My kids’ educations were financed largely through PLUS loans that a reasonable loan officer would have said I couldn’t afford, but not sending my kids to college was a non-starter. (Little Shitpile, maybe?)
    Now I have about $80,000 in college loans to pay off.

  2. RB says:

    we just did some analysis of our schools “money spending”
    Salaries don’t explain our increase tuition (and largely our increase in sticker price has been offset by increases in the discount rate, for all but “dumb rich kids”) As percent of institutionaly spending, our salary line has dropped every year since 2000. Even more striking the percent spending on instructional salaries has dropped even faster. Benefit (esp. in healthcare) costs have risen some, but even looking at total compensation (not just salaries) our institution spends less now (as a percentage) than it did 10 years ago. We have seen a huge increase in non-instructional support staff (think technology) these folks are pricey (they can work lots of places and students demand technology and high technology that functions all the time so that they can play there world of warcraft….I mean do research for classes). Other regulations have impacted cost of maintaining space.

  3. The main reason public college tuitions have been increasing at a rate greater than inflation is that in addition to real increases in cost, states have been gradually withdrawing support, usually in the form of no increases, unfunded mandates, and transfers of responsibility. In Illinois over the past 30 years state support has dropped from covering 68% of the cost of education to less than 25% of the cost. Tuition has to make up the difference in addition to the other “new” costs and real increases in costs. But the truly “cute” thing is how the politicians who knowingly did this turned around and dun the colleges for letting costs, and faculty salaries, get out of hand. When corrected for diminished state support, and the rest, our institution is much more efficient that it was 30 years ago, but rather than getting a medal, we get hoodwinked parents complaining.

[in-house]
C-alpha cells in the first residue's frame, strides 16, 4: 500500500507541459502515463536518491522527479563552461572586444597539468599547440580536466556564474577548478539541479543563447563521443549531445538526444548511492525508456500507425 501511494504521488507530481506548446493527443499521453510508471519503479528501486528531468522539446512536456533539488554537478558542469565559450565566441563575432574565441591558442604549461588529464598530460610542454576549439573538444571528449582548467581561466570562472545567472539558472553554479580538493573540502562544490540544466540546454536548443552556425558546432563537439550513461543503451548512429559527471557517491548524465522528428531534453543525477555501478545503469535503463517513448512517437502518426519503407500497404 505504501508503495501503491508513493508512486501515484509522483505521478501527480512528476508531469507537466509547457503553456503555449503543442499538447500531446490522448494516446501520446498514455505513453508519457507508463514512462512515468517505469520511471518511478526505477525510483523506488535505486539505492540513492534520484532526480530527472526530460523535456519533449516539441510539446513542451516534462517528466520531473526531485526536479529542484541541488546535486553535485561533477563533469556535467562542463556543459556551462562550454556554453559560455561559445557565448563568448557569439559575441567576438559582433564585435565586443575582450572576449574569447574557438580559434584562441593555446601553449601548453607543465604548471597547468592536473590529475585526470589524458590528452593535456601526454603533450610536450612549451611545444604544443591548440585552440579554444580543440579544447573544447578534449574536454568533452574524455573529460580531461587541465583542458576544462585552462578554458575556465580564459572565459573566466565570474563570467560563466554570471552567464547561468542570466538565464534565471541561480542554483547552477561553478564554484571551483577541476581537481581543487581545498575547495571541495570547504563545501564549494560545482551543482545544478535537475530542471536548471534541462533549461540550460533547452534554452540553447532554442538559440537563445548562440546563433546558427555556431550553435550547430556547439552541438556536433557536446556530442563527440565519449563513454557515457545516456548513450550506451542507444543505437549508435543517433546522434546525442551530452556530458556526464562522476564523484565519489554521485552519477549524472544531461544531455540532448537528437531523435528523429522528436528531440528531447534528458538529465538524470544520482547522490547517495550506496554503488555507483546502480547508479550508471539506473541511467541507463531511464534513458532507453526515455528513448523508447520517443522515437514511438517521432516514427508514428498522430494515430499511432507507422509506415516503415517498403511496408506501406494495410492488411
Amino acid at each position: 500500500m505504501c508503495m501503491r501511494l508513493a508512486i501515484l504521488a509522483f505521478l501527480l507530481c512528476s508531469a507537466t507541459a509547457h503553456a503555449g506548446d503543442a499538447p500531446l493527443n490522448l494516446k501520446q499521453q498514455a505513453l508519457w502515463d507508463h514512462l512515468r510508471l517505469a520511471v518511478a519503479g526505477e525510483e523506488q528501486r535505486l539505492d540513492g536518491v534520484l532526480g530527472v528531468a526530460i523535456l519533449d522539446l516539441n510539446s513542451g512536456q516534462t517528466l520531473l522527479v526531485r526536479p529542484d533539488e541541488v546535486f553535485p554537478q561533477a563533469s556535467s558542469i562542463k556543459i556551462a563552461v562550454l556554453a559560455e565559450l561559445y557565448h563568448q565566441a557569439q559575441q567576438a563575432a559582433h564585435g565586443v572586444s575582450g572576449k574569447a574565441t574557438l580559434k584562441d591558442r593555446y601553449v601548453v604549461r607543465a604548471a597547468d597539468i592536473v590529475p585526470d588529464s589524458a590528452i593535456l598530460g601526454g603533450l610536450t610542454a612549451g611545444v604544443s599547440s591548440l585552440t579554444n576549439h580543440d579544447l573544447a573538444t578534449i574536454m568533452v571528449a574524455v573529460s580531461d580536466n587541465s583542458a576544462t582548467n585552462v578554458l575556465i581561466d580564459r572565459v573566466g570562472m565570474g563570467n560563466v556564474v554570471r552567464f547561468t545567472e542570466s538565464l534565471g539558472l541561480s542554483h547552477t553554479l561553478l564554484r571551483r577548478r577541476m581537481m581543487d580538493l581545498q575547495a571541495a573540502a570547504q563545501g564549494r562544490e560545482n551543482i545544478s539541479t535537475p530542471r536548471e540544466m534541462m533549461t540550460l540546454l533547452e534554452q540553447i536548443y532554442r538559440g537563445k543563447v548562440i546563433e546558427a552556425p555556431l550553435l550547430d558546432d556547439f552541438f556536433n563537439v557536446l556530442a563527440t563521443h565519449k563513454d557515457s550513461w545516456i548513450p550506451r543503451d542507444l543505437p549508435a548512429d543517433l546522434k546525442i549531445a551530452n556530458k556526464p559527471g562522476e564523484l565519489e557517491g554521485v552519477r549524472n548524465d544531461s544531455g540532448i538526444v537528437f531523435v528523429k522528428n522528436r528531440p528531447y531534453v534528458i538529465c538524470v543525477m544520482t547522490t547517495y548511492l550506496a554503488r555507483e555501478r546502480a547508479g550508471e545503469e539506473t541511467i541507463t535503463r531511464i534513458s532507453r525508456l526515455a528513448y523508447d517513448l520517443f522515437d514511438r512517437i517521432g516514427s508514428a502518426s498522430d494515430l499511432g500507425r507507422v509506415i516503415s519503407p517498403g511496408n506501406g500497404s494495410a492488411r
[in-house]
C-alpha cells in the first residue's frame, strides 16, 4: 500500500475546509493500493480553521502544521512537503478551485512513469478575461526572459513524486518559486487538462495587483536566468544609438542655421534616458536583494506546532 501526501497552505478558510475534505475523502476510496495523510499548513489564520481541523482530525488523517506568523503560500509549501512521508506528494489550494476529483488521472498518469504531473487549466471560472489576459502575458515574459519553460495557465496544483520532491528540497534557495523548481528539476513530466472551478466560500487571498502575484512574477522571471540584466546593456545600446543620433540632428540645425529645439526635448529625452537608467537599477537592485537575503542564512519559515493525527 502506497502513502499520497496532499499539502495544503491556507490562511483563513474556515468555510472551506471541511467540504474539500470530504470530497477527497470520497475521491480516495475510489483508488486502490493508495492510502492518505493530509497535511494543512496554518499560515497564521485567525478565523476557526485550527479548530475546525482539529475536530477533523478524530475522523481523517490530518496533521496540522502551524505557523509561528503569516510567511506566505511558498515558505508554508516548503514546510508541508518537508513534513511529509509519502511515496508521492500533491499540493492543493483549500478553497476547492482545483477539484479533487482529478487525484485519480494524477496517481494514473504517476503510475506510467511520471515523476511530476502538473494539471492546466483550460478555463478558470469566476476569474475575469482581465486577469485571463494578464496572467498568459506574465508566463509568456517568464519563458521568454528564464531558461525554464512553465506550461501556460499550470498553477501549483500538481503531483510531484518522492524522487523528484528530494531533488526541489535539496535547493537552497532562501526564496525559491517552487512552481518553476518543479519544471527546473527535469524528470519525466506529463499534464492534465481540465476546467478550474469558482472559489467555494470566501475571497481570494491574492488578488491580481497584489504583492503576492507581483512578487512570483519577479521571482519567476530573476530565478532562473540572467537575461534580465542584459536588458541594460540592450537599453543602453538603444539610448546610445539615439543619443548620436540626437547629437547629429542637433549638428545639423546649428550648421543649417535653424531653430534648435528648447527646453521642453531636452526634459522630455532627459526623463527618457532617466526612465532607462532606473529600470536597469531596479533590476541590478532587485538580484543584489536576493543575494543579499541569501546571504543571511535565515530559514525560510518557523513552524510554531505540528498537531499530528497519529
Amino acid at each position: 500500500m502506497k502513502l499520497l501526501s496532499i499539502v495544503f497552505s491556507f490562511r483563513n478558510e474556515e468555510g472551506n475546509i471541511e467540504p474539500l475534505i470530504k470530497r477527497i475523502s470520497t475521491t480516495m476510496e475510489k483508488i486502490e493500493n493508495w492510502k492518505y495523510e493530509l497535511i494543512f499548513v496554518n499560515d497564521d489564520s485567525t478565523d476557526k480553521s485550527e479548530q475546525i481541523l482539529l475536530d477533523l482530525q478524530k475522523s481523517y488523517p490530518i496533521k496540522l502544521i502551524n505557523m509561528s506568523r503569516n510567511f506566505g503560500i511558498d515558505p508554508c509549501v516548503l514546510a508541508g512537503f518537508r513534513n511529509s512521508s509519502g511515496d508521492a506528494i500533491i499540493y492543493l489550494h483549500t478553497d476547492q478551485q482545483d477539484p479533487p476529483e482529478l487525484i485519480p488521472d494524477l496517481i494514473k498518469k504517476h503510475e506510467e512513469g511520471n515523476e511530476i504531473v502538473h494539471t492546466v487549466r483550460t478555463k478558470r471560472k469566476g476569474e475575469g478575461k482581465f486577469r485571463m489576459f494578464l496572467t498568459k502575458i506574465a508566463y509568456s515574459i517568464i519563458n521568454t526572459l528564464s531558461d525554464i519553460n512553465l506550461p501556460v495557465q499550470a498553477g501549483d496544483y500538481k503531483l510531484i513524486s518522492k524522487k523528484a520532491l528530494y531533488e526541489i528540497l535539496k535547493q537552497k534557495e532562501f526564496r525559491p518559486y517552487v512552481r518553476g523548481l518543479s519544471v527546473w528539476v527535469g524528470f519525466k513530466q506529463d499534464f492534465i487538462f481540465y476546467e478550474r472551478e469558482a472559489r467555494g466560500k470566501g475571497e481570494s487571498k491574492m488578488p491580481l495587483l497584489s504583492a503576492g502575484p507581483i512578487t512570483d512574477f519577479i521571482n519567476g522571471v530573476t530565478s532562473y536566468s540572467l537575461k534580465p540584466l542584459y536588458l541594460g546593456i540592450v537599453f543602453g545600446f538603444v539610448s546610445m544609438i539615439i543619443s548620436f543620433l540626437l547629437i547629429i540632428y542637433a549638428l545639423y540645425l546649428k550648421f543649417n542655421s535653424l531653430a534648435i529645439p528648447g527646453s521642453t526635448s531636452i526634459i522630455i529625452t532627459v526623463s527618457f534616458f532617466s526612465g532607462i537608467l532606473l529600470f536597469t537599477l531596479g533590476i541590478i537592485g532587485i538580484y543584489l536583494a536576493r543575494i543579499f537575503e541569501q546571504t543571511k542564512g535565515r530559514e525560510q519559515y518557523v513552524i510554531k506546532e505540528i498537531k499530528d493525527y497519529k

4. Seth says:

    Piggybacking on Phytophactor–
    Along with reduced state support here in PA’s state-owned universities, the size of management has skyrocketed. Since 2000, system-wide, management has grown more than 400% faster than faculty (and at a median salary nearly twice median faculty salary). But somehow we’re the expensive ones.

  5. A says:

    A proper market-based explanation (apart from the mainly service cost aspects considered by Archibald and Feldman) may be offered by the following narrative: